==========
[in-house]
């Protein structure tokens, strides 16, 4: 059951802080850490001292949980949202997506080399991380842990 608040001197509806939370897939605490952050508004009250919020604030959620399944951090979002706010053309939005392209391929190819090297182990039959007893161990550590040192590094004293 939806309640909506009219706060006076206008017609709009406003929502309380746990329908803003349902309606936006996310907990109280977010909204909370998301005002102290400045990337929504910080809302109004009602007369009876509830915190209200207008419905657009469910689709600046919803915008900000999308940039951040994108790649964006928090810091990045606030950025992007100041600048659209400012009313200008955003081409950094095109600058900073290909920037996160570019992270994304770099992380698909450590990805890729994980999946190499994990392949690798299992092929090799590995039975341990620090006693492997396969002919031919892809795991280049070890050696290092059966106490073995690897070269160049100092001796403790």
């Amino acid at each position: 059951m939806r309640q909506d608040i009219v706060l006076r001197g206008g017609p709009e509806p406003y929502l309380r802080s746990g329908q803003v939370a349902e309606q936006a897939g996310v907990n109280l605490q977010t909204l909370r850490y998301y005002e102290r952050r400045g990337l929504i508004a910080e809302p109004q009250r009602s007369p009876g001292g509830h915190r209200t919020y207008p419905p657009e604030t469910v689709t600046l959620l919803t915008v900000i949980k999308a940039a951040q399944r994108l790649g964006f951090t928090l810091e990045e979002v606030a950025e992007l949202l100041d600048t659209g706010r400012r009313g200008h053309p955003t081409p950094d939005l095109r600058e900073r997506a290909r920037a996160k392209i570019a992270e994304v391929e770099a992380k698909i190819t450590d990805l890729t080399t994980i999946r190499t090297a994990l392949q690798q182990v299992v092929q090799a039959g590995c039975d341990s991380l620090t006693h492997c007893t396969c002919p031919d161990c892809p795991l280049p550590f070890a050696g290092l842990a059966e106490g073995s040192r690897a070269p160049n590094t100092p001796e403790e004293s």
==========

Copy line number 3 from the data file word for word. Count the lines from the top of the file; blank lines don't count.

């Amino acid at each position: 059951m939806r309640q909506d608040i009219v706060l006076r001197g206008g017609p709009e509806p406003y929502l309380r802080s746990g329908q803003v939370a349902e309606q936006a897939g996310v907990n109280l605490q977010t909204l909370r850490y998301y005002e102290r952050r400045g990337l929504i508004a910080e809302p109004q009250r009602s007369p009876g001292g509830h915190r209200t919020y207008p419905p657009e604030t469910v689709t600046l959620l919803t915008v900000i949980k999308a940039a951040q399944r994108l790649g964006f951090t928090l810091e990045e979002v606030a950025e992007l949202l100041d600048t659209g706010r400012r009313g200008h053309p955003t081409p950094d939005l095109r600058e900073r997506a290909r920037a996160k392209i570019a992270e994304v391929e770099a992380k698909i190819t450590d990805l890729t080399t994980i999946r190499t090297a994990l392949q690798q182990v299992v092929q090799a039959g590995c039975d341990s991380l620090t006693h492997c007893t396969c002919p031919d161990c892809p795991l280049p550590f070890a050696g290092l842990a059966e106490g073995s040192r690897a070269p160049n590094t100092p001796e403790e004293s």